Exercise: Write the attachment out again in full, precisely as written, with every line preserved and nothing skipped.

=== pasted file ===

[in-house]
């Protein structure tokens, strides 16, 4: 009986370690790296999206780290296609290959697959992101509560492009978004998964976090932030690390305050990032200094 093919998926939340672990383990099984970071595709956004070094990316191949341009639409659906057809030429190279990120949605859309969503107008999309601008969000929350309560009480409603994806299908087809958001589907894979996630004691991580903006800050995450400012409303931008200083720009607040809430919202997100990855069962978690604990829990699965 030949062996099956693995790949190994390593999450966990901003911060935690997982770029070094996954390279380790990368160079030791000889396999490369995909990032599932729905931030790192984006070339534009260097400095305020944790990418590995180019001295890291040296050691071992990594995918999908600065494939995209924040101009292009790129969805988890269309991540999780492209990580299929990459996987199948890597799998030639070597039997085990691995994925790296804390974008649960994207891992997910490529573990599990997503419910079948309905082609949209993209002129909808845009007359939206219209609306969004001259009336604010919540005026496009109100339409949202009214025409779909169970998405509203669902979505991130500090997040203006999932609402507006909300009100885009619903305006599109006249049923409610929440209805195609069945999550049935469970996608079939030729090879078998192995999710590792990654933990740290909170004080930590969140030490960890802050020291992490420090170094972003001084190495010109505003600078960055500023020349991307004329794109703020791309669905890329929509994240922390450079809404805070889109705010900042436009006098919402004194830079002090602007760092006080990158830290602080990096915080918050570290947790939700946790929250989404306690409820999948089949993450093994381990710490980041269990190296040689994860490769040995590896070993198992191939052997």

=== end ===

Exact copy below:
[in-house]
């Protein structure tokens, strides 16, 4: 009986370690790296999206780290296609290959697959992101509560492009978004998964976090932030690390305050990032200094 093919998926939340672990383990099984970071595709956004070094990316191949341009639409659906057809030429190279990120949605859309969503107008999309601008969000929350309560009480409603994806299908087809958001589907894979996630004691991580903006800050995450400012409303931008200083720009607040809430919202997100990855069962978690604990829990699965 030949062996099956693995790949190994390593999450966990901003911060935690997982770029070094996954390279380790990368160079030791000889396999490369995909990032599932729905931030790192984006070339534009260097400095305020944790990418590995180019001295890291040296050691071992990594995918999908600065494939995209924040101009292009790129969805988890269309991540999780492209990580299929990459996987199948890597799998030639070597039997085990691995994925790296804390974008649960994207891992997910490529573990599990997503419910079948309905082609949209993209002129909808845009007359939206219209609306969004001259009336604010919540005026496009109100339409949202009214025409779909169970998405509203669902979505991130500090997040203006999932609402507006909300009100885009619903305006599109006249049923409610929440209805195609069945999550049935469970996608079939030729090879078998192995999710590792990654933990740290909170004080930590969140030490960890802050020291992490420090170094972003001084190495010109505003600078960055500023020349991307004329794109703020791309669905890329929509994240922390450079809404805070889109705010900042436009006098919402004194830079002090602007760092006080990158830290602080990096915080918050570290947790939700946790929250989404306690409820999948089949993450093994381990710490980041269990190296040689994860490769040995590896070993198992191939052997």